Donna Coomer is the manager of a busy Valero gas station in the heart of Beattyville. She knows the names of most people who come in and makes small-town chatter with folks. Mere days after Trump’s inauguration, she heard coal trucks were rumbling again.
“Someone told me this morning that in eastern Kentucky the coal trucks are already out and about,” Coomer told CNNMoney, beaming. She voted for Obama but feels he was just a good talker who did little for Kentucky. Trump got her vote this time. She’s praying for the new president.
It will be hard for Trump to revive the coal jobs, even if he does scale back environmental regulations on the industry. Top coal executive Robert Murray recently told CNNMoney coal employment “can’t be brought back to where it was before the election of Barack Obama.”
After the energy jobs evaporated, Beattyville was kept alive by a private prison and a clothing factory, Lion Apparel, that made firefighter suits. Then those jobs went away during President Obama’s tenure.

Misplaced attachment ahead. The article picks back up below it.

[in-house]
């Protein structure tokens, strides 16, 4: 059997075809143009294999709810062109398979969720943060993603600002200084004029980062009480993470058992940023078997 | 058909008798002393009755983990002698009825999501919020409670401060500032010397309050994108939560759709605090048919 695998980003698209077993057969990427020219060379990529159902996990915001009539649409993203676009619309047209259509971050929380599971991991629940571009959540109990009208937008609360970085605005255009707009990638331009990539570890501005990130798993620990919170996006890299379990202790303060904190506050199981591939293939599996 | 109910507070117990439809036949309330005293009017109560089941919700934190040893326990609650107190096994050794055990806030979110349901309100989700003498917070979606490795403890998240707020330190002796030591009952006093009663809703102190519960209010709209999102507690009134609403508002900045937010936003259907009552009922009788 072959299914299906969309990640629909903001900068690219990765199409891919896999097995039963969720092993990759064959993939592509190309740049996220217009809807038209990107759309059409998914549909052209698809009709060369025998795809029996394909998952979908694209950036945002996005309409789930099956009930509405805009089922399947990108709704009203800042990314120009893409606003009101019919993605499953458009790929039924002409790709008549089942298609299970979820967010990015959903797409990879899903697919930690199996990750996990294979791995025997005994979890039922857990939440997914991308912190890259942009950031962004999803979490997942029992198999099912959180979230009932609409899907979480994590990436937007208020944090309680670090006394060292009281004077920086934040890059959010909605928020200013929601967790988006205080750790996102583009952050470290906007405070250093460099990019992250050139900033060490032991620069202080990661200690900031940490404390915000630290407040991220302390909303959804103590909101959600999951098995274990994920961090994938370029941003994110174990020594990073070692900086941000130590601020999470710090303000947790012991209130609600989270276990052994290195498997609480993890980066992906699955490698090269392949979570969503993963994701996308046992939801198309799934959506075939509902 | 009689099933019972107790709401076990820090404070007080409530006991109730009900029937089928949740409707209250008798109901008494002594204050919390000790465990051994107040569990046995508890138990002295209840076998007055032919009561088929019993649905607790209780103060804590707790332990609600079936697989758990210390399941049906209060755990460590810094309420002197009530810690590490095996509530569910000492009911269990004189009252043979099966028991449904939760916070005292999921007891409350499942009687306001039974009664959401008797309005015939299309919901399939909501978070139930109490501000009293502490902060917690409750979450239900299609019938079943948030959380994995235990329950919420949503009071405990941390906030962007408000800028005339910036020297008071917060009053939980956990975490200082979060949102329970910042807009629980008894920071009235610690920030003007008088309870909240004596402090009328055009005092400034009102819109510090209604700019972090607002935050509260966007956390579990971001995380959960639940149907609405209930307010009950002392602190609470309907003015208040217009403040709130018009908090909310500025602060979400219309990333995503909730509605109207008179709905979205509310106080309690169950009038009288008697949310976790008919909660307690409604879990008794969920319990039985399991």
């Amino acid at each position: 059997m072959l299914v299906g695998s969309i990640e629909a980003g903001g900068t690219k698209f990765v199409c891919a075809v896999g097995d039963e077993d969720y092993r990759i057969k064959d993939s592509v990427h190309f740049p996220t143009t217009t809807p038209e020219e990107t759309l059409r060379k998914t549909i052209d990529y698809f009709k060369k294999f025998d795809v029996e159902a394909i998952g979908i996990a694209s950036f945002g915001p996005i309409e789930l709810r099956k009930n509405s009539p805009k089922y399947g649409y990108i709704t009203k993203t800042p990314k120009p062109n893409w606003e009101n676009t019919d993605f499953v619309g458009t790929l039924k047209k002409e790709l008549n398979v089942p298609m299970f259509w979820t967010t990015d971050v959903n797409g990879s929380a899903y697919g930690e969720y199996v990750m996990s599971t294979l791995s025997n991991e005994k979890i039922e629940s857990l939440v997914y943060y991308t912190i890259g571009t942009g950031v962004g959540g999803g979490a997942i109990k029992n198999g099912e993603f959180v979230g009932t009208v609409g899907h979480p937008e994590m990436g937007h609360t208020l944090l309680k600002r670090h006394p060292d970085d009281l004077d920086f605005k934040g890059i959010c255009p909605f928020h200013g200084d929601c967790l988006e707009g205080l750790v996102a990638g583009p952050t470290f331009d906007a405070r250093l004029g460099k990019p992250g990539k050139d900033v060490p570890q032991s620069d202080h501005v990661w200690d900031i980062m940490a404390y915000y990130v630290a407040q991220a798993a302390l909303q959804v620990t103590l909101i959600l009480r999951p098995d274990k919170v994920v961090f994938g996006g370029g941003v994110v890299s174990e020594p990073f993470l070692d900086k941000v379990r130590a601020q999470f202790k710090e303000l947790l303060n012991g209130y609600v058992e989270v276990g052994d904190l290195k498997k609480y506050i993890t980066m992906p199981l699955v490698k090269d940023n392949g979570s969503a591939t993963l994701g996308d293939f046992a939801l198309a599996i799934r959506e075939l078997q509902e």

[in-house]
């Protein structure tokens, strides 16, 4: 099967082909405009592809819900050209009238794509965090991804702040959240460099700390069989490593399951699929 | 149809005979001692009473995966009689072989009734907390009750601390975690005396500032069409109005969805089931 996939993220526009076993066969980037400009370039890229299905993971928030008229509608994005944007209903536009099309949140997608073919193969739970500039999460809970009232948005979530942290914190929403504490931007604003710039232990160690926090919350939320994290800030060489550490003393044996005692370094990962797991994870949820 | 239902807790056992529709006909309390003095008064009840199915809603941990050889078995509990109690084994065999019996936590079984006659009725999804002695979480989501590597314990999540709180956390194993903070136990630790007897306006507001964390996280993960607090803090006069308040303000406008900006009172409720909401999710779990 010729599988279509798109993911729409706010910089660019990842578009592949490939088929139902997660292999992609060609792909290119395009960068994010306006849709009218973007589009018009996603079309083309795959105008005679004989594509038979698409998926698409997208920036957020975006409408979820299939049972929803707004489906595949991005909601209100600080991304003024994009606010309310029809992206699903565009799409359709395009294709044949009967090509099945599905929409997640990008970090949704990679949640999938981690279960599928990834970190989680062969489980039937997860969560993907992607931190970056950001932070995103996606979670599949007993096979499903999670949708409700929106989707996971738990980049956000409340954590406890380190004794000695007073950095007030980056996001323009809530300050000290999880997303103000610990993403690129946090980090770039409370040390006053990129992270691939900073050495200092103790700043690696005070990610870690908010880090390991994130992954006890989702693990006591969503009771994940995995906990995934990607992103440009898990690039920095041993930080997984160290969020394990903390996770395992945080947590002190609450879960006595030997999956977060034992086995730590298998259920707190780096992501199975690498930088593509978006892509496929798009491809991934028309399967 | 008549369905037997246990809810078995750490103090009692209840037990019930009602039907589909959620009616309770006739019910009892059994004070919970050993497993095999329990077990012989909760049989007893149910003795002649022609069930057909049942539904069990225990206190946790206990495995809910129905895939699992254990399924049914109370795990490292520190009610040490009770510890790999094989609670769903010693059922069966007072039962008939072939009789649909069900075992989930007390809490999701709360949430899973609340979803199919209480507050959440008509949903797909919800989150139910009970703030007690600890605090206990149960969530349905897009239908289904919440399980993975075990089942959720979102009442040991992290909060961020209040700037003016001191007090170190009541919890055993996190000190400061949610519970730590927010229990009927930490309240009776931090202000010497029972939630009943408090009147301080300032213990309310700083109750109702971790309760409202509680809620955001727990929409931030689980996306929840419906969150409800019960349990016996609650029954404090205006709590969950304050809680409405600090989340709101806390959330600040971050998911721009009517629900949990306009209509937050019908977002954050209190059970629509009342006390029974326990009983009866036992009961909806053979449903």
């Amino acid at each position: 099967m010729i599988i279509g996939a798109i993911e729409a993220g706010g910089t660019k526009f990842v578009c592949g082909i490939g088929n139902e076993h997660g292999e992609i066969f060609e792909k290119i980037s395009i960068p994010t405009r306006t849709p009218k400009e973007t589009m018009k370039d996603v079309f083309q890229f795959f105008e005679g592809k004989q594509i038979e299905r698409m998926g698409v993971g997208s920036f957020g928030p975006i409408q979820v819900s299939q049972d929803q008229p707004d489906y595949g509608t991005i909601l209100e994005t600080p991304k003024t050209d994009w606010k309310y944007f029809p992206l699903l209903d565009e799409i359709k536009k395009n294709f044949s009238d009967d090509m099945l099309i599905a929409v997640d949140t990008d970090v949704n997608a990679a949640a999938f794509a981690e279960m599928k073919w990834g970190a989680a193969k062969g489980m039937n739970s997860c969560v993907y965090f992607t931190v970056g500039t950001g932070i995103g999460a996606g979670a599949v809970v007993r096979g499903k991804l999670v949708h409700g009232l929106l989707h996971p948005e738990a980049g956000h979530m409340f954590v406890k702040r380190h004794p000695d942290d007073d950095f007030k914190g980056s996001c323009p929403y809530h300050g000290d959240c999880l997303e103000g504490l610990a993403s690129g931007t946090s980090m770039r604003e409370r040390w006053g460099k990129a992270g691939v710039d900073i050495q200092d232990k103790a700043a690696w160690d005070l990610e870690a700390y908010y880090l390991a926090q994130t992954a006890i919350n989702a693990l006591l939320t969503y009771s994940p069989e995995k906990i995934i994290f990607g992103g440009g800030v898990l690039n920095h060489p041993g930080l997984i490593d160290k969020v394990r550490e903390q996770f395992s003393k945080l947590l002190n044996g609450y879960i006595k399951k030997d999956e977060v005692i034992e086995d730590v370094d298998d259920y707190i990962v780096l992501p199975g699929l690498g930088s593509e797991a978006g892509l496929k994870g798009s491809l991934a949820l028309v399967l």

All that’s left are a few grocery stores, gas stations and small businesses. And drugs.
A town struggling with drug addition
Rugged explorer Daniel Boone made this part of Kentucky famous in the late 1700s around the time of the Revolutionary War. The rolling hills and forests are still as picturesque as when Boone found them. Rock climbers come from all over the world to tackle the area’s peaks and natural bridges.
But today it’s also easy to come by heroin and cocaine in Kentucky’s hills. Almost every family CNNMoney met in Beattyville had been impacted by drugs.
Puckett and her husband are currently raising a great niece and nephew because their biological parents are drug addicts. The situation is so common in Beattyville that the local elementary school runs a support group for grandparents raising grandkids.
Caudhill estimates that 40 percent of kids in the area don’t live with their birth parents because of drugs.
“We need help. Eastern Kentucky is beautiful, but it needs help,” says Patricia “Trish” Cole. Her son died of an overdose when he was 27. Pictures of him are all around her living room. She’s normally quick to smile, but she gets choked up when his named is mentioned. She has a tattoo on her chest that reads: “Can’t keep your arms around a memory.”
Cole saves lives as an EMT for the local ambulance company. She estimates 80 percent of the ambulance runs she makes now are for drug-related issues. The day after her son died, she had to go get a young man who overdosed out of a closet.
Cole is one of the few people in town who voted for Hillary Clinton. She’s skeptical a billionaire will remember her people, but she’s willing to “give him a chance.”
Is a ‘Trump Turnaround’ possible?